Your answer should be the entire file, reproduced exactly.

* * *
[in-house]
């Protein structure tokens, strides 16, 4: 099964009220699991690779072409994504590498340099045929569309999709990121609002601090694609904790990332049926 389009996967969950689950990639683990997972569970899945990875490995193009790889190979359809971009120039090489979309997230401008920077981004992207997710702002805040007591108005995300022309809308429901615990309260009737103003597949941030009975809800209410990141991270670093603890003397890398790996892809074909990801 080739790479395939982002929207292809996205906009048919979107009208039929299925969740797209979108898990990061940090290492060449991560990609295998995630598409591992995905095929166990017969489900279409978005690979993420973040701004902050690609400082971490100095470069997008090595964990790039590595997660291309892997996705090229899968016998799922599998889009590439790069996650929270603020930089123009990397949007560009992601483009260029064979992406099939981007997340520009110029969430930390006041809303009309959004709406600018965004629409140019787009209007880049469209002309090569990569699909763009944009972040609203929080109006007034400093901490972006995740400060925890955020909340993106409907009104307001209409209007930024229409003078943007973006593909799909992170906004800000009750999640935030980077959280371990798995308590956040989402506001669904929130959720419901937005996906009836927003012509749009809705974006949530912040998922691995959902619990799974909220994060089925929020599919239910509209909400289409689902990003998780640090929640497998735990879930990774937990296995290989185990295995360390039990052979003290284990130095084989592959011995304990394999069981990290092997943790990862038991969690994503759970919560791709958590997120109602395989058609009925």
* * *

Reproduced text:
[in-house]
């Protein structure tokens, strides 16, 4: 099964009220699991690779072409994504590498340099045929569309999709990121609002601090694609904790990332049926 389009996967969950689950990639683990997972569970899945990875490995193009790889190979359809971009120039090489979309997230401008920077981004992207997710702002805040007591108005995300022309809308429901615990309260009737103003597949941030009975809800209410990141991270670093603890003397890398790996892809074909990801 080739790479395939982002929207292809996205906009048919979107009208039929299925969740797209979108898990990061940090290492060449991560990609295998995630598409591992995905095929166990017969489900279409978005690979993420973040701004902050690609400082971490100095470069997008090595964990790039590595997660291309892997996705090229899968016998799922599998889009590439790069996650929270603020930089123009990397949007560009992601483009260029064979992406099939981007997340520009110029969430930390006041809303009309959004709406600018965004629409140019787009209007880049469209002309090569990569699909763009944009972040609203929080109006007034400093901490972006995740400060925890955020909340993106409907009104307001209409209007930024229409003078943007973006593909799909992170906004800000009750999640935030980077959280371990798995308590956040989402506001669904929130959720419901937005996906009836927003012509749009809705974006949530912040998922691995959902619990799974909220994060089925929020599919239910509209909400289409689902990003998780640090929640497998735990879930990774937990296995290989185990295995360390039990052979003290284990130095084989592959011995304990394999069981990290092997943790990862038991969690994503759970919560791709958590997120109602395989058609009925």